As e cigs do not produce smoke, they are not subject to the legal enforcement of the UK smoking ban introduced a decade ago. This means that in ‘public places’ it’s technically speaking absolutely fine to use an e cig whereas sparking up a tobacco cigarette could land you with a fine or worse. However there are caveats to this that responsible vapers ought to be aware of.
During the early days of e cigs one of their unique selling points was that they circumnavigated the new legal restrictions upon smoking in public. Many people jumped on the bandwagon because of this reason, but in truth the story they were sold was only partially true.
In the UK the issue surround where it is legal to vape in the UK is mired within the legal definition of exactly what a public place is. Public places include private businesses – basically anywhere that anyone can freely walk into without committing an act of trespass or burglary. In essence this draws no distinction between say for example a local pub, park, post office and so on.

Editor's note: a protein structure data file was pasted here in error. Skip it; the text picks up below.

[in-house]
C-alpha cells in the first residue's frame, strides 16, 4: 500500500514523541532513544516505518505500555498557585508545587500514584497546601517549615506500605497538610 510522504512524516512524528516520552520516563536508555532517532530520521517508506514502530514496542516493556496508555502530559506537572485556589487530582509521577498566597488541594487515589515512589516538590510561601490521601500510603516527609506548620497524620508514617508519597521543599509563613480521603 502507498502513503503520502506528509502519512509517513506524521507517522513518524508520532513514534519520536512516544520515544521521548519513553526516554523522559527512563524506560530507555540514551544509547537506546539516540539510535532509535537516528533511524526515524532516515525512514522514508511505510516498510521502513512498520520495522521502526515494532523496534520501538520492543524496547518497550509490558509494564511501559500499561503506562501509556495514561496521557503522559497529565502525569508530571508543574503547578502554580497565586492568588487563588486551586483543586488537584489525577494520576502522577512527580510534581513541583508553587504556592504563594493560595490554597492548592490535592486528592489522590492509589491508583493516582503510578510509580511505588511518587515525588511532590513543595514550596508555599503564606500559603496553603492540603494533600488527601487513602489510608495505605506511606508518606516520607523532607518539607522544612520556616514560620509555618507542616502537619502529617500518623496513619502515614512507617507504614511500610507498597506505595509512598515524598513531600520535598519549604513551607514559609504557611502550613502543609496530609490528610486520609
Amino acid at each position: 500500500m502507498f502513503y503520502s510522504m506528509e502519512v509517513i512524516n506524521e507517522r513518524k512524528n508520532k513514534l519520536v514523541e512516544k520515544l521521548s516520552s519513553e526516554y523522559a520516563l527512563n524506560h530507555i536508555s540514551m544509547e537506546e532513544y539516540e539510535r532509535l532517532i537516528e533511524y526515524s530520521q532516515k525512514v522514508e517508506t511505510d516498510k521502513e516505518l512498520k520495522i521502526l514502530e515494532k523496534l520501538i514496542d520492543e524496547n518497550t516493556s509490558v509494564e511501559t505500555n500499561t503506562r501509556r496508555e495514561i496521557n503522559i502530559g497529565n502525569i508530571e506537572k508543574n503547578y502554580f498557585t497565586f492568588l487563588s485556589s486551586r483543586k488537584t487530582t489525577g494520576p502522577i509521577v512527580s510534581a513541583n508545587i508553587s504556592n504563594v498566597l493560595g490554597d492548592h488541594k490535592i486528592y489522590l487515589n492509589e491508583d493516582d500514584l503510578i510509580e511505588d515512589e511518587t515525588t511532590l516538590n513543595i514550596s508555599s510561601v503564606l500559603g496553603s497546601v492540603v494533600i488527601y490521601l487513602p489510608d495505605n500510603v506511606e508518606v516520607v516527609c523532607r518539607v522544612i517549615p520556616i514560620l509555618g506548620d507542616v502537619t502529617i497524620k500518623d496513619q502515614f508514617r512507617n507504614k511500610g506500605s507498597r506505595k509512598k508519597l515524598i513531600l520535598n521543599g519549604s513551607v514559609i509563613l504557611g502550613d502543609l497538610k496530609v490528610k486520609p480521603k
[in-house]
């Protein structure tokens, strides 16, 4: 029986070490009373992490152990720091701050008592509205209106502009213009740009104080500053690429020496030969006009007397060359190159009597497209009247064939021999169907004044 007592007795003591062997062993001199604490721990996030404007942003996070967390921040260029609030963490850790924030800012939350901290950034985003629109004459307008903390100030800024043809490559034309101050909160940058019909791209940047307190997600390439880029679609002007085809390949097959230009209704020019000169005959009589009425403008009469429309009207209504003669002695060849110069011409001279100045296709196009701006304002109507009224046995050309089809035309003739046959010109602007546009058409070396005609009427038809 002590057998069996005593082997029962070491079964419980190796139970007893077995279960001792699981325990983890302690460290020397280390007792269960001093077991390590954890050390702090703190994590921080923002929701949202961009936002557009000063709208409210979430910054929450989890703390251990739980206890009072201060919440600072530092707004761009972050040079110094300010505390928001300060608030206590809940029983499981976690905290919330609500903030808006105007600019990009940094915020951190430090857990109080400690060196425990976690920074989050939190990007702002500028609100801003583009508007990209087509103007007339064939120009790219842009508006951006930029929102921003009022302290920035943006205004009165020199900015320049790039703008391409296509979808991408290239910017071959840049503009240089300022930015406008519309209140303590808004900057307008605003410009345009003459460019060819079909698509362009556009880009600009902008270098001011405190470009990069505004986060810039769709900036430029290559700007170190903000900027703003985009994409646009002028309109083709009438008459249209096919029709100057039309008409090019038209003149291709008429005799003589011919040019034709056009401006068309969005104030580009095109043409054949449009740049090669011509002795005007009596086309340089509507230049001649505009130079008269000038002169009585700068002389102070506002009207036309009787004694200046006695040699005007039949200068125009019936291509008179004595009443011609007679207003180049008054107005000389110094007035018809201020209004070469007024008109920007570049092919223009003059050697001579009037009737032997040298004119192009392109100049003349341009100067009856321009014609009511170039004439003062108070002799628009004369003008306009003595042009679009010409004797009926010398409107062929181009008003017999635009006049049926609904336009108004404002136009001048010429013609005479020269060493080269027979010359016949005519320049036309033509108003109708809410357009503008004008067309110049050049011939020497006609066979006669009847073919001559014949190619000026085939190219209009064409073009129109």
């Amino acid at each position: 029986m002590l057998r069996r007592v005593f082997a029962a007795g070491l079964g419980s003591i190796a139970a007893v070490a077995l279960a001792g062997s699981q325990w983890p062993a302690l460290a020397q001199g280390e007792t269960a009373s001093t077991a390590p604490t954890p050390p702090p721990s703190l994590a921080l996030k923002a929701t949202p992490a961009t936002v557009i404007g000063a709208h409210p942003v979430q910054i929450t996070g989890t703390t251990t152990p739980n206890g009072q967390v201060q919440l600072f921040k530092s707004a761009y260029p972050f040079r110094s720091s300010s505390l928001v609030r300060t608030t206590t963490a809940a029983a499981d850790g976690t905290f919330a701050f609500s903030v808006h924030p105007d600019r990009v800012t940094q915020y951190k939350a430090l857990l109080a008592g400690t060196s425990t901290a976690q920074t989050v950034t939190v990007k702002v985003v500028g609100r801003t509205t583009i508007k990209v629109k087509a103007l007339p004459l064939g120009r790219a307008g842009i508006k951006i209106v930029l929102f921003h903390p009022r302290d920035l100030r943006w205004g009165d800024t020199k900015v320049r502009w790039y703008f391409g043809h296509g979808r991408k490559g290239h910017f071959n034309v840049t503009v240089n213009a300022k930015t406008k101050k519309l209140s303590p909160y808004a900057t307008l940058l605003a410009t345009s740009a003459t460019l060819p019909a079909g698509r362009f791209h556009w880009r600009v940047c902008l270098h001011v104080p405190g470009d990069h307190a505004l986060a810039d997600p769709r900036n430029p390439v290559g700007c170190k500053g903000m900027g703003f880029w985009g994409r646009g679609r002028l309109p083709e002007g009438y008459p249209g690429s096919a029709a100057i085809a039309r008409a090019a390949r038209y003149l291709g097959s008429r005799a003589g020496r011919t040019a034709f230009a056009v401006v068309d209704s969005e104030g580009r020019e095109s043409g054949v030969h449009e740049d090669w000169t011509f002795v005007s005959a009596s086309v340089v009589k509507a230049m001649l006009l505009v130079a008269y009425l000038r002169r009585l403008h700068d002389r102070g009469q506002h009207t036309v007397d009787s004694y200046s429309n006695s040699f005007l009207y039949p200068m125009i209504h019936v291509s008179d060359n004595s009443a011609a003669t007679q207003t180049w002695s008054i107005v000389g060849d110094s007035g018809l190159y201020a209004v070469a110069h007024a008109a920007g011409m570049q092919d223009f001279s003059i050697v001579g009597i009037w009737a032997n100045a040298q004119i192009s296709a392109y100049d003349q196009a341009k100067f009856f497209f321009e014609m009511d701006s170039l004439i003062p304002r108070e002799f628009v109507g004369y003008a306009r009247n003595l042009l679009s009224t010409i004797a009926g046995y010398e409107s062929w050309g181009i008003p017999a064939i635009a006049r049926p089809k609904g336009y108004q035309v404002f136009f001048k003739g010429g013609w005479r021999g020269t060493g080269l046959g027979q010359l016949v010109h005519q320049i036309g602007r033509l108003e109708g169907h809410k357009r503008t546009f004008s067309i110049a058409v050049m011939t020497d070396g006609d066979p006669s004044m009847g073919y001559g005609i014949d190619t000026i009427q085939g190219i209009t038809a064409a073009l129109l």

People who own and operate properties such as pubs and shops do have the legal right to determine for themselves what people can do within properties/places under their jurisdiction. Licensed premises are a good example of this, as if a landlord decides that they will not allow the use of e cigs within their premises then that rule can be legally enforced. Should they object to a customer using an e cig they have the right to ask the person to leave, and refusal to do so can be enforced by police intervention (unlikely but does happen).
The same goes for public spaces such as train stations, government building – the list really is exhaustive and each will have their own rules.
Legal enforcement and prosecution carried out against people who flaunt such rules will likely fall under the antisocial behavior/public nuisance bracket.
So if planning to vape in a public space it’s always best to ask permission from the property owner/operator before doing so.